Oz & NZ Joint Therapeutic Products Agency Startup
10 February 2005 Media Statement
Australia, New Zealand
announce start-up date
for Joint Therapeutic Products Agency
The New Zealand and Australian Governments have announced a firm operational date for the new Trans Tasman Therapeutic Products Agency of no later than 1 July next year, though it could start earlier.
Health Minister Annette King and Australian Parliamentary Secretary for Health, Christopher Pyne say it is vital to ensure the new regulatory scheme is world class and to recognise the importance of consulting with industry, consumers and other interested parties. "This is a ground breaking move and that is why it is so important to get it right,” says Ms King.
The joint regulatory agency will replace Australia’s Therapeutic Goods Administration (TGA) and the New Zealand Medicines and Medical Devices Safety Authority (Medsafe).
The election cycle in both countries has made it difficult to adhere to the original timetable of establishing the agency in July of this year, Ms King says.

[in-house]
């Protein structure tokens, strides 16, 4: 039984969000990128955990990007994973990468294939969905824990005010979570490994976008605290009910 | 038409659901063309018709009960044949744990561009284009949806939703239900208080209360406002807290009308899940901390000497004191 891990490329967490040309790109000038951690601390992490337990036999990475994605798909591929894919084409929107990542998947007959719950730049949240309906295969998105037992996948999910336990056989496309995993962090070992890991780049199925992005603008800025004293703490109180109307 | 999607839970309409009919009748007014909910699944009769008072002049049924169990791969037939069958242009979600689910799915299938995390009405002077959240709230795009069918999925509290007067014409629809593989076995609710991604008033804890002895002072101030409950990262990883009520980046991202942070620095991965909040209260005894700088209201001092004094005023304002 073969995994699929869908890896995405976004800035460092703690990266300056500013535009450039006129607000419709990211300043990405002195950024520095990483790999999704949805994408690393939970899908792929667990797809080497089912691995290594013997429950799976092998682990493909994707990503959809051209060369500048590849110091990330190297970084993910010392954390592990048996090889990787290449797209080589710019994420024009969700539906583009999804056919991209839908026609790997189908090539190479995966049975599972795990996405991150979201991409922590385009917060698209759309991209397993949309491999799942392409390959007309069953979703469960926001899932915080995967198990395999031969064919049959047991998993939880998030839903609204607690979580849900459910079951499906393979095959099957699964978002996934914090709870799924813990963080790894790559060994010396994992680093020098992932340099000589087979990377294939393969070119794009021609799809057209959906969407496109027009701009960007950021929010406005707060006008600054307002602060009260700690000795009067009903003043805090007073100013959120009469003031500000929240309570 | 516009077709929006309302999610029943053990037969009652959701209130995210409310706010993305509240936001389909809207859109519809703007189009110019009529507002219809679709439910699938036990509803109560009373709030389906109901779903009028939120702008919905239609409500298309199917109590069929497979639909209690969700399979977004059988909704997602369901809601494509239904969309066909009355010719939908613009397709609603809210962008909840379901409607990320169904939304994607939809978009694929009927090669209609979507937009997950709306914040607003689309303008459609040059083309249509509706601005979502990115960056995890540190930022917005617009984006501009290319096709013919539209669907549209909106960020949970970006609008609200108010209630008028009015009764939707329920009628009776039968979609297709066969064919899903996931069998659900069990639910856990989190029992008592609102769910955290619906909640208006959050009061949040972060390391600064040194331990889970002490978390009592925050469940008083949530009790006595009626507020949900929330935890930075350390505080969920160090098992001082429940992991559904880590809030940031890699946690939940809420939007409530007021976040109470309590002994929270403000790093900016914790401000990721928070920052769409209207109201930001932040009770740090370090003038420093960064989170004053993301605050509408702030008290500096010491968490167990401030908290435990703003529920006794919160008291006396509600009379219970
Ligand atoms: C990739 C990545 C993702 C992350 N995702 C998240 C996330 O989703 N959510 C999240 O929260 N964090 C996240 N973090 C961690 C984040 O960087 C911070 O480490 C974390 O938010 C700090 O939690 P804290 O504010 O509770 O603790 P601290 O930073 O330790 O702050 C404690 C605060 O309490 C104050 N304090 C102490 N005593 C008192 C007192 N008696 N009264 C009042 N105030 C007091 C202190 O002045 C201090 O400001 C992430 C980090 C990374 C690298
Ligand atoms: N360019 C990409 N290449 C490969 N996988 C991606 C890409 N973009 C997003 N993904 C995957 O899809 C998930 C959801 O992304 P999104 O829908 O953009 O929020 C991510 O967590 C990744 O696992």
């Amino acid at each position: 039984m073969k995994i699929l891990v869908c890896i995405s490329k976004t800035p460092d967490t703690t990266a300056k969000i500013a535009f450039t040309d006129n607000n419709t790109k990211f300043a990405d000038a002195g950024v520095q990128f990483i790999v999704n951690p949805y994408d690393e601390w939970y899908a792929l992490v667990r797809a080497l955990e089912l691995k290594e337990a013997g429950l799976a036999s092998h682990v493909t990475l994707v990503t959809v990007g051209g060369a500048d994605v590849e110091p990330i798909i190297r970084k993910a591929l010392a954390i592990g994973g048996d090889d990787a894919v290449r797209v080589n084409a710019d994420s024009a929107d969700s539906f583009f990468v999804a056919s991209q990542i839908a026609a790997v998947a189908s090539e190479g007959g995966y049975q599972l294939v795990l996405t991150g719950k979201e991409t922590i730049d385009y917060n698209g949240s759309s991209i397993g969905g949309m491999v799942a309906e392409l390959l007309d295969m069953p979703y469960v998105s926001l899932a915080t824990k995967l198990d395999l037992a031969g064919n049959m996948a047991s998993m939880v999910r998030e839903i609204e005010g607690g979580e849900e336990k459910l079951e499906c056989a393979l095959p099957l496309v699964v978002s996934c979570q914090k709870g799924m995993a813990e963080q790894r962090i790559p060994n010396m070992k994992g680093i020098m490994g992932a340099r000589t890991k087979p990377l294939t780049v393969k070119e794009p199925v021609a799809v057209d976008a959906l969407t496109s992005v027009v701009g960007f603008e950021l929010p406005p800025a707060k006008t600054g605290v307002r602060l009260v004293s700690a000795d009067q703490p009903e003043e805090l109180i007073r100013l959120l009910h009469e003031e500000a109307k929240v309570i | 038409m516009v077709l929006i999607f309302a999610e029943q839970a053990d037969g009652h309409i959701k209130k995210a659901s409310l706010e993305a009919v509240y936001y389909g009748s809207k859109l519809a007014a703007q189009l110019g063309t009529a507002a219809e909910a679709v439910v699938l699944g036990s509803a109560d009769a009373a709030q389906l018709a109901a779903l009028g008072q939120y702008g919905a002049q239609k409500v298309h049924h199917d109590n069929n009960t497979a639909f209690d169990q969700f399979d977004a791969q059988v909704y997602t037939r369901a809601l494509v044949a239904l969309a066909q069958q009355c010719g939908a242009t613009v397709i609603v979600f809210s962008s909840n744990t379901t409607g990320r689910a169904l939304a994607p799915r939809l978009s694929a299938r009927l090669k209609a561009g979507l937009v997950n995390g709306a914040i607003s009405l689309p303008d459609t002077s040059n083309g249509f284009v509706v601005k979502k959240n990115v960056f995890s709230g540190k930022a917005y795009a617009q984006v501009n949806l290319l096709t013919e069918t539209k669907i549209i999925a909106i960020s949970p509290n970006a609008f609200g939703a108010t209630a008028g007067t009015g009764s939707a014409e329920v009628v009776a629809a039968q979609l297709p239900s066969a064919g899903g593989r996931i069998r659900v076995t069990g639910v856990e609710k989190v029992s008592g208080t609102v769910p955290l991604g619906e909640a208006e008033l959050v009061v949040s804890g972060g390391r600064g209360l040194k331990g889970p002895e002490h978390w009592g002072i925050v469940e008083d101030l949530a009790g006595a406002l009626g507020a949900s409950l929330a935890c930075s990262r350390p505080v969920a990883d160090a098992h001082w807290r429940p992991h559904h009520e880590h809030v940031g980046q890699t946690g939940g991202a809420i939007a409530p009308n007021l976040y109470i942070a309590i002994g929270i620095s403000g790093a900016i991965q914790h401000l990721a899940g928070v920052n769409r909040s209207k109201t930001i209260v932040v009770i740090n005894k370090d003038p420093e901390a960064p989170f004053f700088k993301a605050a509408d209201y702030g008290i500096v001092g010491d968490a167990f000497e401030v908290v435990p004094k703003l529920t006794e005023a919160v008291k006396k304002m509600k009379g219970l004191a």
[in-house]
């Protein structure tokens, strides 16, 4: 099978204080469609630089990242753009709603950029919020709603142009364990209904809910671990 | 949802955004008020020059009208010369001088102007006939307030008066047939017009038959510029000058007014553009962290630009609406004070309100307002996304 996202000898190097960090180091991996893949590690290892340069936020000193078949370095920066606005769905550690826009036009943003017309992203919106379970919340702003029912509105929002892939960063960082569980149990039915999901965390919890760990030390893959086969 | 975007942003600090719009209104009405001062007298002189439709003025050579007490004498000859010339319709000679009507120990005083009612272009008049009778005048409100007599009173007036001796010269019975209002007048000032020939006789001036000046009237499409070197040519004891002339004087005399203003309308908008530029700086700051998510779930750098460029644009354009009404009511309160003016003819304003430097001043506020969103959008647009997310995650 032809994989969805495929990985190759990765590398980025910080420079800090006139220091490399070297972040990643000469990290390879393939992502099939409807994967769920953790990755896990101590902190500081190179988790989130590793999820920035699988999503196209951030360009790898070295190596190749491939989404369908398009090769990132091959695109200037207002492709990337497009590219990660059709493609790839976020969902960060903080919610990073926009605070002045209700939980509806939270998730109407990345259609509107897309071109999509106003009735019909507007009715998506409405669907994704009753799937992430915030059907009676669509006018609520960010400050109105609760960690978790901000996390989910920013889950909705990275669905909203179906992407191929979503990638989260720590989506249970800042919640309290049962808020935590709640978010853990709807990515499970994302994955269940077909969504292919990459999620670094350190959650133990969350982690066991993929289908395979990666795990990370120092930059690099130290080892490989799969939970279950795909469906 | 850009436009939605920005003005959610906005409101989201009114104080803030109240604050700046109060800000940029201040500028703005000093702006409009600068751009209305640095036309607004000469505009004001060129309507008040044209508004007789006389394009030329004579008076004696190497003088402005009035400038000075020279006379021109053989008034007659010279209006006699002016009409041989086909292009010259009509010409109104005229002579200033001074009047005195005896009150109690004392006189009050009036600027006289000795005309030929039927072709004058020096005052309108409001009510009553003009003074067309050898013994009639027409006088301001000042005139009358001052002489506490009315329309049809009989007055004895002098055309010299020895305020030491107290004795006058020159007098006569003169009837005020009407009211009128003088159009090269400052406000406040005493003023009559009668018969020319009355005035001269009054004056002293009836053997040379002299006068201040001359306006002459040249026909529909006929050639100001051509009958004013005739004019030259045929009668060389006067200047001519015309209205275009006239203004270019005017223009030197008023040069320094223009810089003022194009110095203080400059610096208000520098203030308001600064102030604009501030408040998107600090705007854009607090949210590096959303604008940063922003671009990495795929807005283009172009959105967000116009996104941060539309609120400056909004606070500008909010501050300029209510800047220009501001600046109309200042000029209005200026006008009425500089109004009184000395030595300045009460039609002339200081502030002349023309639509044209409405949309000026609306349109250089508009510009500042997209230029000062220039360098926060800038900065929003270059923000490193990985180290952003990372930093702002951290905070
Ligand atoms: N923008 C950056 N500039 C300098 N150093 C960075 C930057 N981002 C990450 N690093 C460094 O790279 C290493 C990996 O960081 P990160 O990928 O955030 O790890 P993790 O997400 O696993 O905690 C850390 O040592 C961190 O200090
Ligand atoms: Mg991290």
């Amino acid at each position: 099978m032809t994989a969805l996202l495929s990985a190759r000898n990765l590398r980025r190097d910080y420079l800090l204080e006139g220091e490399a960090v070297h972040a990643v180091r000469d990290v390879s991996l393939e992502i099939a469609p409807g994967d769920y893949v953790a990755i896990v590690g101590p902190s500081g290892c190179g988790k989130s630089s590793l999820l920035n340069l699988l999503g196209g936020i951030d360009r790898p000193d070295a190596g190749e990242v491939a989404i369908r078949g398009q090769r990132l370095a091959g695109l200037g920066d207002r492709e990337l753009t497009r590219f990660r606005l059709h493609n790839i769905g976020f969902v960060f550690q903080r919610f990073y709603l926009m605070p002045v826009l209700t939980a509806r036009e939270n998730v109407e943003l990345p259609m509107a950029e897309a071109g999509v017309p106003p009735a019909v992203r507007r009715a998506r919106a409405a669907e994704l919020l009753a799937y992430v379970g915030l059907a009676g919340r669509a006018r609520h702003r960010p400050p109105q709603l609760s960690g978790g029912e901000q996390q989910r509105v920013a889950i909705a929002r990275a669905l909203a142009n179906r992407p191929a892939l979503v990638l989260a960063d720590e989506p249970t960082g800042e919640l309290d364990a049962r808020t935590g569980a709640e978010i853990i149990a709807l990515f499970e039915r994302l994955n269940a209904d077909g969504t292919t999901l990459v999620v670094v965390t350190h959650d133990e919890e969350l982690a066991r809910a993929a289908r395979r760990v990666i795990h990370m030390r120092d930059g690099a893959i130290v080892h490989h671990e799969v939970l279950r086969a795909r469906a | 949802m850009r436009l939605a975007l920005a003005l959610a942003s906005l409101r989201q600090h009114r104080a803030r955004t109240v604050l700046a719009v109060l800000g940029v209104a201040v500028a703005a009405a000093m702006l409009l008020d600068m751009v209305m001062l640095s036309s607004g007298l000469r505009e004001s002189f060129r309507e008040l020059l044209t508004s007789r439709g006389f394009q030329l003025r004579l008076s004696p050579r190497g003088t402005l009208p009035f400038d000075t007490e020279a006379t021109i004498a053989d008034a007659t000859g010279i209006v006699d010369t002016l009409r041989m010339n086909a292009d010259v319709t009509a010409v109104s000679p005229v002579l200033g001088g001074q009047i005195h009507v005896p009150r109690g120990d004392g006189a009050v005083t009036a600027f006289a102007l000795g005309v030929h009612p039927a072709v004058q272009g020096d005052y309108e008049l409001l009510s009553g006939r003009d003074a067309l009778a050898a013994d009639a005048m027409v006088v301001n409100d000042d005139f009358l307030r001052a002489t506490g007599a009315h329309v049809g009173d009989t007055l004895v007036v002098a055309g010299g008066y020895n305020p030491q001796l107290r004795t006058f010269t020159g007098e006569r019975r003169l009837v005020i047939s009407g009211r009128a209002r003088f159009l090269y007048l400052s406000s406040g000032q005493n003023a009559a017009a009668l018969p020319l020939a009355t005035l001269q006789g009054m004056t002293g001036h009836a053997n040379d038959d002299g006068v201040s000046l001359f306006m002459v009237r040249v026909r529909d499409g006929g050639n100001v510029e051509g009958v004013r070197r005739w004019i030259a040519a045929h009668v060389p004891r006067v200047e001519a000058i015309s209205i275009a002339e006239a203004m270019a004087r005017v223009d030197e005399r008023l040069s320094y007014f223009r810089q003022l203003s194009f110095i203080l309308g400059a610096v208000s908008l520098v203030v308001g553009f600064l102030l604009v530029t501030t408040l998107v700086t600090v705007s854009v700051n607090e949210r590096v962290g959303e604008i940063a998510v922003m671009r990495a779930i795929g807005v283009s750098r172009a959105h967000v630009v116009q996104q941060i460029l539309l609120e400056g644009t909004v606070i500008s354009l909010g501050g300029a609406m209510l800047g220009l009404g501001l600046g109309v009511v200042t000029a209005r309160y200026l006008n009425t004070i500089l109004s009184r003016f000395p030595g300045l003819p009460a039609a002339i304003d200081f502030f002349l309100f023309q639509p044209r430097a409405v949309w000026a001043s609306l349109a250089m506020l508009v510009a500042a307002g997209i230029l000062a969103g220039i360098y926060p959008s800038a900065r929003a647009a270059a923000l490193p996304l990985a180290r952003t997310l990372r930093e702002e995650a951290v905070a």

Both Ministers also recognised that industry "needs certainty around the introduction of the new scheme and needs time to review and comment on the rules of the regulatory agency, and to put in place transitional arrangements,” she says.
The role of the new agency will be to safeguard public health through regulation of the quality, safety and efficacy or performance of therapeutic products in both Australia and New Zealand. This includes prescription and over the counter medicines, complementary medicines, medical devices and blood.
The new agency will
be accountable to both the New Zealand and Australian
Governments. It will be recognised in law in both countries
and will assume responsibility for the regulatory functions
undertaken by the TGA and Medsafe.
Ms King said the new agency offered a number of benefits for both countries by creating a single market for drugs and therapeutic products regulation which should ensure that consumers have early access to new products entering the market, while maintaining confidence in public health and safety.
"Over the past three weeks, including today, I have had meetings with representatives of all sectors affected by the establishment of the new agency, starting with pharmaceutical, medical devices and over-the-counter medicines. My last meeting was this morning, with complementary health products representatives, who speak on behalf of more than 75 per cent of the New Zealand market in dollar terms.
"I am very pleased at the commitment they have all given in principle to the establishment of a joint regulator. Between now and the start-up a joint working party of all sectors will work through the remaining details of how the scheme will operate."
More information about the proposed Trans Tasman regulatory agency can be found on www.jtaproject.com